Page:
Ford wants ‘certainty’ in any U.S. trade deals: chairman

DEARBORN, Mich. (Reuters) – As the Trump administration negotiates new trade pacts with Canada, China and other countries, Ford Motor Co (F.N) Executive Chairman Bill Ford said on Thursday the automaker wants deals that allow it to plan and invest with “certainty.”

FILE PHOTO: Newly assembled Ford 2018 F1-50 pick-up trucks are loaded on to a transport truck before being shipped to dealers during the 100 year celebration of the Ford River Rouge Complex in Dearborn, Michigan, Sept. 27, 2018. REUTERS/Rebecca Cook/File Photo

Bill Ford, celebrating the 100-year anniversary of a plant in Dearborn, Michigan, where the No. 2 U.S. automaker is based, said his executives have maintained close contact with U.S. President Donald Trump’s trade negotiating team.

“We just want to work with the administration on trade issues, tariff issues,” he told reporters at the company’s Rouge complex, where Ford builds its highly profitable F-150 full-size pickup truck.

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“Our business runs a lot better when we have certainty and we don’t have gyrations,” he added.

Ford Chief Executive Jim Hackett said on Wednesday U.S. steel and aluminum tariffs would cost the automaker $1 billion in profits in 2018 and 2019.

The U.S. auto industry has warned against imposing more tariffs on Chinese products, saying that doing so would harm vehicle sales and cost jobs.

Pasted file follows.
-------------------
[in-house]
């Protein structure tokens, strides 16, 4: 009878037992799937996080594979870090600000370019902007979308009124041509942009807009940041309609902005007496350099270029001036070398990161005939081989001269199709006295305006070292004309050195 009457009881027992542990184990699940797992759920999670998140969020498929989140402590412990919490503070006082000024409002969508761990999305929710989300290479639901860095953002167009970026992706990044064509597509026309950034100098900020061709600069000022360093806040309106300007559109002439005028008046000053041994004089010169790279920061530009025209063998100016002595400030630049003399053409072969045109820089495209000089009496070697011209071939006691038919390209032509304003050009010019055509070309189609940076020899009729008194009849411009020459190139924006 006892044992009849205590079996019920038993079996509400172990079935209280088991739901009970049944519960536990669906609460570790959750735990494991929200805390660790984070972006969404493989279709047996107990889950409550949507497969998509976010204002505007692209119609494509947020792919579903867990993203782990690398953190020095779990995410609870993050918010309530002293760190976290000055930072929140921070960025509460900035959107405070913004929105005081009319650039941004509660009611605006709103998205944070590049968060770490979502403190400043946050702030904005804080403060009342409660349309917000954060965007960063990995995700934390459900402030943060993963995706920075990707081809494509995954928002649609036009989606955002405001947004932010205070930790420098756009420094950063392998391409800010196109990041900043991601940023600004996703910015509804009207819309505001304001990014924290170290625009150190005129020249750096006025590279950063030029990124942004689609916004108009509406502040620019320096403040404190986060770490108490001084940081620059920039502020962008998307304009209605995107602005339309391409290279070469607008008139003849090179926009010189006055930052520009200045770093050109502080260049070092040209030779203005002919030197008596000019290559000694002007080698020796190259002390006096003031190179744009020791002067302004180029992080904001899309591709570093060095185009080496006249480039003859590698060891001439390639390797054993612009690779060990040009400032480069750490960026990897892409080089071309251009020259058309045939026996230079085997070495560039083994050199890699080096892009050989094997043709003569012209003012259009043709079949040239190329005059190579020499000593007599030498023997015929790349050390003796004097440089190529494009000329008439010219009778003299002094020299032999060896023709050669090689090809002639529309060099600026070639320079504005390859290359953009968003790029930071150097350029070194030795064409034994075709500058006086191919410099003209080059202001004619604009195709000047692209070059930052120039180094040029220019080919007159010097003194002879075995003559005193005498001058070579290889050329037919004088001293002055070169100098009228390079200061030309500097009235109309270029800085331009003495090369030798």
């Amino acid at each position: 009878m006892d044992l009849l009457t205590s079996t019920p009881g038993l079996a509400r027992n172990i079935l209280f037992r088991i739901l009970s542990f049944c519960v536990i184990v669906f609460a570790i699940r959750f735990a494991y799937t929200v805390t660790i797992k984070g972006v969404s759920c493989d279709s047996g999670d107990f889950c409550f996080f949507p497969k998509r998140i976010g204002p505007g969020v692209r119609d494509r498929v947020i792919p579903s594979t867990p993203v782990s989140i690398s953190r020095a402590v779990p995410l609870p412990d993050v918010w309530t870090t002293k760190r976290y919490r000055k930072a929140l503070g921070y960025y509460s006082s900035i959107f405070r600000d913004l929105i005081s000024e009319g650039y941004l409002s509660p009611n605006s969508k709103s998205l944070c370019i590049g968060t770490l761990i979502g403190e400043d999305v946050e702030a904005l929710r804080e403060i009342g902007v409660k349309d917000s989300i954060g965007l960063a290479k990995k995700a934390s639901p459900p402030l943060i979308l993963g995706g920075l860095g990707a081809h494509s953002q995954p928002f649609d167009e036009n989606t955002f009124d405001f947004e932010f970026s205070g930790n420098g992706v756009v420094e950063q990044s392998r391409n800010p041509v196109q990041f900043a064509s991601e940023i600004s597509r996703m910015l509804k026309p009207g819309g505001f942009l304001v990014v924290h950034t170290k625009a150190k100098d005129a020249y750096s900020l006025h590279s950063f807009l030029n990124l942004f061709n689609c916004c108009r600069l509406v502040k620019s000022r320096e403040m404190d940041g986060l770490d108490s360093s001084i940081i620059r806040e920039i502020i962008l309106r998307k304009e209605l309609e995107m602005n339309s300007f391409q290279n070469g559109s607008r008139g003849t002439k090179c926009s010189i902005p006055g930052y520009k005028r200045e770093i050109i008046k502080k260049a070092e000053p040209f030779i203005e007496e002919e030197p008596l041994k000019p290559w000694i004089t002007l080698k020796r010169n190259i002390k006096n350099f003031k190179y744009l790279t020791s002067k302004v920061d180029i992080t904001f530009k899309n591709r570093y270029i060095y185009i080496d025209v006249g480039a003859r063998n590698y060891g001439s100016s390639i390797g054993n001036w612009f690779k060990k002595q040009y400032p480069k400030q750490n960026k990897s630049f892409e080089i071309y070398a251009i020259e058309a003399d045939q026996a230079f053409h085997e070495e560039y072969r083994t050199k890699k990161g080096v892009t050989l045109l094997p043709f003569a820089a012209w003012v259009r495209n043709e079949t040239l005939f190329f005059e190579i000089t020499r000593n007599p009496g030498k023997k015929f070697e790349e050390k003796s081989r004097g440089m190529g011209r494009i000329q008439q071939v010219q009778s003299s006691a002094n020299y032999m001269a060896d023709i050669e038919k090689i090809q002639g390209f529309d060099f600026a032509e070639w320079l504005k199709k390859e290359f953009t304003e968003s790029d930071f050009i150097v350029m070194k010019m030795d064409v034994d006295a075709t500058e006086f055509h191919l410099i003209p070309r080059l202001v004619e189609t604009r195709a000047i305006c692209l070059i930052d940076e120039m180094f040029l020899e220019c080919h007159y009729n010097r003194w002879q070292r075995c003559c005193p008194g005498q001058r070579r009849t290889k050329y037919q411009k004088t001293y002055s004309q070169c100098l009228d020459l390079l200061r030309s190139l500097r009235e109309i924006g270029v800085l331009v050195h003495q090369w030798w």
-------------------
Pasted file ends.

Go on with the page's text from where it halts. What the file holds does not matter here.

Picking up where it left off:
Trump in March announced tariffs of 25 percent on imported steel and 10 percent on imported aluminum from most countries. The duties have allowed U.S. producers to raise their prices.

During the presidential campaign, Trump lambasted U.S. trade deficits as detrimental to American manufacturers and workers. Since taking office, he has pursued a policy of escalating tariffs he says will reverse that trend, including waging an increasingly bitter trade war with China.

The industry is bracing for a possible new round of tariffs. On May 23, Trump ordered a “Section 232” national security investigation into whether to impose a 25 percent tariff on vehicle and auto parts imported from the European Union and other trading partners.

In July, Ford revised its full-year earnings forecast downward due to slumping sales and trade tariffs on China as well as its struggling business in Europe.

Bill Ford declined to specify what the company wanted in any trade deals, calling the talks “very fluid.”

Ford had wanted the North American Free Trade Agreement with Canada and Mexico “modernized,” and that has happened, but there is still work to do, Bill Ford said.

The $1 billion cost to profits has not changed how Ford is restructuring and Hackett has done a good job leading the automaker, he said, adding the Dearborn Truck assembly plant would build the 2020 hybrid electric F-150.

Reporting by Ben Klayman, editing by G Crosse

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